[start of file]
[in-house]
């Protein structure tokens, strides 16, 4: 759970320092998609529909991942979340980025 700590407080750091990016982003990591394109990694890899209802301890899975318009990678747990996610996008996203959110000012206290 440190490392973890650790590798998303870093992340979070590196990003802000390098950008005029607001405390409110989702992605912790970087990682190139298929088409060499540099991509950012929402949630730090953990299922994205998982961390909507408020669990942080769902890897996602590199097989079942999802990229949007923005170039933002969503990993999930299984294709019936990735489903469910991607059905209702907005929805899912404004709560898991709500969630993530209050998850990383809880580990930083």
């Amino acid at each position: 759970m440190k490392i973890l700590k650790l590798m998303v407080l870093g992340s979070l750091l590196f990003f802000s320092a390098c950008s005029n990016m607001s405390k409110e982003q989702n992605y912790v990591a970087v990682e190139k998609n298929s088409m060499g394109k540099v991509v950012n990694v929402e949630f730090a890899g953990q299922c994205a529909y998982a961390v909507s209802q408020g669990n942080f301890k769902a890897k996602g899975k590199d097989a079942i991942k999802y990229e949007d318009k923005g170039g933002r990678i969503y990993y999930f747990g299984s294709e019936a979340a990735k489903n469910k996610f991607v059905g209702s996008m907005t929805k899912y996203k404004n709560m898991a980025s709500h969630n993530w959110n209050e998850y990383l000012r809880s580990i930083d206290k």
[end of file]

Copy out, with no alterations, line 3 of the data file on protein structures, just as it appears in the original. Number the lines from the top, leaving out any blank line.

């Amino acid at each position: 759970m440190k490392i973890l700590k650790l590798m998303v407080l870093g992340s979070l750091l590196f990003f802000s320092a390098c950008s005029n990016m607001s405390k409110e982003q989702n992605y912790v990591a970087v990682e190139k998609n298929s088409m060499g394109k540099v991509v950012n990694v929402e949630f730090a890899g953990q299922c994205a529909y998982a961390v909507s209802q408020g669990n942080f301890k769902a890897k996602g899975k590199d097989a079942i991942k999802y990229e949007d318009k923005g170039g933002r990678i969503y990993y999930f747990g299984s294709e019936a979340a990735k489903n469910k996610f991607v059905g209702s996008m907005t929805k899912y996203k404004n709560m898991a980025s709500h969630n993530w959110n209050e998850y990383l000012r809880s580990i930083d206290k």